The association between the implementation of a 6-month fiber-rich diet and the presence of metabolomic markers that are linked to colon cancer risk. Restricted; Files Only

Kohn, Jordyn (Spring 2023)

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Diet is a known modifiable factor that can either have negative or positive implications for the incidence of colorectal cancer, a cancer that has affects roughly 1 in 23 men and 1 in 26 women28. There are many aspects of a diet that can lead to outcomes of interest, in this case, metabolomic markers that are linked to colorectal cancer risk.


Fiber is what we investigated within a study population of 15 people, both males (n=8) and females (n=7), as well as Black (n=7), White (n=7), and Hispanic (n=1) individuals using a subset of data from an ongoing randomized controlled clinical trial. By comparing variables of interest at each participants’ baseline and 6-month visits.

This randomized clinical feeding trial is being conducted to gain an understanding of the implications a specific diet has on weight-related variables and gastrointestinal (GI) tract transit times, among other things. Data was collected from each participant at baseline and 6 months, standardized as needed, and compared using both a Wilcoxon Signed Rank Test and a Spearman’s Correlation Tests.


Overall, results did not provide sufficient evidence to support the hypothesis that an increased fiber intake (g/ 1,000 kilocalories) is associated with a decrease in weight, BMI, waist circumference, and total percent body fat and a decrease in GI tract transit time variables. When stratifying on sex, we saw that the associations among men were more robust for changes in weight, waist circumference and total percent body fat (p-values < 0.05), than those observed within females.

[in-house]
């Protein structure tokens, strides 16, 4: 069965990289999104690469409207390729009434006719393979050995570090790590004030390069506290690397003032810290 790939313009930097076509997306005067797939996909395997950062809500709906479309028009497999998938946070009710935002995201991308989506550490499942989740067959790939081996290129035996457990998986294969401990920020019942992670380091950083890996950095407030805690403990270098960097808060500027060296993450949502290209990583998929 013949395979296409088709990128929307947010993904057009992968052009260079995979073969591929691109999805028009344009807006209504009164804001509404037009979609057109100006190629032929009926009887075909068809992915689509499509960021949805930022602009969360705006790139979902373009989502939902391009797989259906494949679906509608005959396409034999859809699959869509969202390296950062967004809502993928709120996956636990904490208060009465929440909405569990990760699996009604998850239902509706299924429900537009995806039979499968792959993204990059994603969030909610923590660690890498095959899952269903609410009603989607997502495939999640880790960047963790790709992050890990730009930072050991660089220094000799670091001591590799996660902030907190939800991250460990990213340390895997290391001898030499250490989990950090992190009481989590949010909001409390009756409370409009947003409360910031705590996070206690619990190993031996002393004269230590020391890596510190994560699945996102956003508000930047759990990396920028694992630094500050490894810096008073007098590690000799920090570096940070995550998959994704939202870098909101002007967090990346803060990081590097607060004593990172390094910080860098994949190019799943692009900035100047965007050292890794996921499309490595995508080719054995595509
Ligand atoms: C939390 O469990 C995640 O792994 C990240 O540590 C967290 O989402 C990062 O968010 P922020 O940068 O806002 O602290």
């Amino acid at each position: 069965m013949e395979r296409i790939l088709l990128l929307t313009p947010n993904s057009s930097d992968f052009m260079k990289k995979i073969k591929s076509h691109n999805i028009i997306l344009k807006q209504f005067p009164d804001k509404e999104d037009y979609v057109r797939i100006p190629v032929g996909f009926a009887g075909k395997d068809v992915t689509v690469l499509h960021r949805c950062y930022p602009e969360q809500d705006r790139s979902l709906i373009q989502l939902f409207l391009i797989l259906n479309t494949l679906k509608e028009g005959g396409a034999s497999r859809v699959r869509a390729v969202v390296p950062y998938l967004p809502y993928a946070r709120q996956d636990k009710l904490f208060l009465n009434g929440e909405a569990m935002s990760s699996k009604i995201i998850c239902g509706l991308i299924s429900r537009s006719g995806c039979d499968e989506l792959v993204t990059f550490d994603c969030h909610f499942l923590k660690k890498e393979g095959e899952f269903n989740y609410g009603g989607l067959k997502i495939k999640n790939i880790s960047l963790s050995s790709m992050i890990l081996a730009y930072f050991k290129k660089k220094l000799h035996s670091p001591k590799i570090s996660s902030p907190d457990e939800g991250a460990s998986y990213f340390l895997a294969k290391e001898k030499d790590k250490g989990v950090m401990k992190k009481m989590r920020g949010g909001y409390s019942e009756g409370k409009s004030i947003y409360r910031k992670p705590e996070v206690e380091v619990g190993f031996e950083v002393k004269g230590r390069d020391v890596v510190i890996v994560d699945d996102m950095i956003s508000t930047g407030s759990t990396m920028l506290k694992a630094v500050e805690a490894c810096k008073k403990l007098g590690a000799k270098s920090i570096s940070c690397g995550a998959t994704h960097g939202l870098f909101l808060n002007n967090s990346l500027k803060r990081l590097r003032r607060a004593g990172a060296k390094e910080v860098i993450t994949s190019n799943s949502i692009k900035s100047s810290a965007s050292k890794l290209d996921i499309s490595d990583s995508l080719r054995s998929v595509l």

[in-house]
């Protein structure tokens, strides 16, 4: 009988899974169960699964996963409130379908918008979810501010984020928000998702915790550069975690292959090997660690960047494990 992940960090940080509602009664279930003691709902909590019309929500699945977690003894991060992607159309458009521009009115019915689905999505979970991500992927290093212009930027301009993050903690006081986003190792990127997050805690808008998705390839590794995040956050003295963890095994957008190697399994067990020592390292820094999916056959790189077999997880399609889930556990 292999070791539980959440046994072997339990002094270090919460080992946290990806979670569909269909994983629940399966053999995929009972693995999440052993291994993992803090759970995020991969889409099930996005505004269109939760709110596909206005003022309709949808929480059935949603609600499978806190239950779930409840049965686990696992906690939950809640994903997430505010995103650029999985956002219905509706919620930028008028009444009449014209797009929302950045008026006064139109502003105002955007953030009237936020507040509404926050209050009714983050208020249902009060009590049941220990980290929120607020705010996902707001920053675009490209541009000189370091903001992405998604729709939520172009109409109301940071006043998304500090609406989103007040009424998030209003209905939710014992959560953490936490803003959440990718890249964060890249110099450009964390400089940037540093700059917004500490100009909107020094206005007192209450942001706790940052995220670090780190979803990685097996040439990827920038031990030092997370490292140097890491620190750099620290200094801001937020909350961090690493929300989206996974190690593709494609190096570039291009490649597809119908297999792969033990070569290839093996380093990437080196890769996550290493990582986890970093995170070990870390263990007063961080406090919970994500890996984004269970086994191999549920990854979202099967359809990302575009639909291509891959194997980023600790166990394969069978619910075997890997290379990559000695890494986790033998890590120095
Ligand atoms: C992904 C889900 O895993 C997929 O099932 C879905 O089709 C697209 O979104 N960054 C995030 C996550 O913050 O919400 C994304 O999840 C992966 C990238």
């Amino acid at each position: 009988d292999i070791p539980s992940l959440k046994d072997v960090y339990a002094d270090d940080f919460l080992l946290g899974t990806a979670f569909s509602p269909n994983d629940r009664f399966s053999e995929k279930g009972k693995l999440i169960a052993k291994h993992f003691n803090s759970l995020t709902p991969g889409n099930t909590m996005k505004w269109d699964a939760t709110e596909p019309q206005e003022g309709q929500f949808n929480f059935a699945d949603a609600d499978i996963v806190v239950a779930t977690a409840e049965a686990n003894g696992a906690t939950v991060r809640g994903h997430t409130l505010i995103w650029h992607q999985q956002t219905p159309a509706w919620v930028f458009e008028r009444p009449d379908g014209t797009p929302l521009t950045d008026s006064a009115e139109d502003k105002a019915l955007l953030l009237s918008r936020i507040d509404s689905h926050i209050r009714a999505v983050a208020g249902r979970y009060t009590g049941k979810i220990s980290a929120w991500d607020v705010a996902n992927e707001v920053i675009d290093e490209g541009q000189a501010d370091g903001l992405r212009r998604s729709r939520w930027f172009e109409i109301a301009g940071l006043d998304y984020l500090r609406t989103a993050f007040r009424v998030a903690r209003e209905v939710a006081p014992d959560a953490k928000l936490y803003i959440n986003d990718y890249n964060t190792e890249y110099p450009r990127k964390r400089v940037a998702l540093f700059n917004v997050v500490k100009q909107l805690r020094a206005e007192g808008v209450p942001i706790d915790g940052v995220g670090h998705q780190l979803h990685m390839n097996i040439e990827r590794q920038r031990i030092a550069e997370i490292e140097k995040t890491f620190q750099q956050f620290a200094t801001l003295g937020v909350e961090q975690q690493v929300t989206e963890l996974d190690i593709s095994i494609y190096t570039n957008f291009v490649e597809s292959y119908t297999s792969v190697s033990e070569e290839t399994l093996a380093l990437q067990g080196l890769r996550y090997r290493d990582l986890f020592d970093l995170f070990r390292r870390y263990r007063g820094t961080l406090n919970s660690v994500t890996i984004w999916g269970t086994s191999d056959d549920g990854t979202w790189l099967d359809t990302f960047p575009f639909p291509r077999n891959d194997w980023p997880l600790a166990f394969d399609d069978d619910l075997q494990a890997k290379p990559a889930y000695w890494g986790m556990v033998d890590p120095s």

What this study provides is a basis of knowledge that can be expanded upon. Other macronutrients can be compared to these outcome variables over a longer period. A larger sample size will also prove to be beneficial in producing more robust findings. There is a need for more research surrounding these topics. A broader scope of knowledge can be achieved and eventually be shared within the cancer research community, potentially leading to a decreased burden of colorectal cancer in the United States.

Table of Contents

Table of Contents

Chapter 1: Literature Review.. 1

How Diet Affects Health. 1

High Fiber Diet and Health. 1

High Fiber Diet and Obesity. 2

High Fiber Diet and Cancer 3

Diet and the Gut Microbiome/Metabolic Health. 4

Gut Metabolome Markers. 5

Chapter 2: Materials and Methods. 7

Introduction. 7

Methods. 9

Participants. 9

Recruitment 9

Entrees. 10

Randomization. 10

Measurement of Variables. 10

Analysis. 12

Results. 13

Discussion. 21

Chapter 3: Public Health Implications. 24

References. 25

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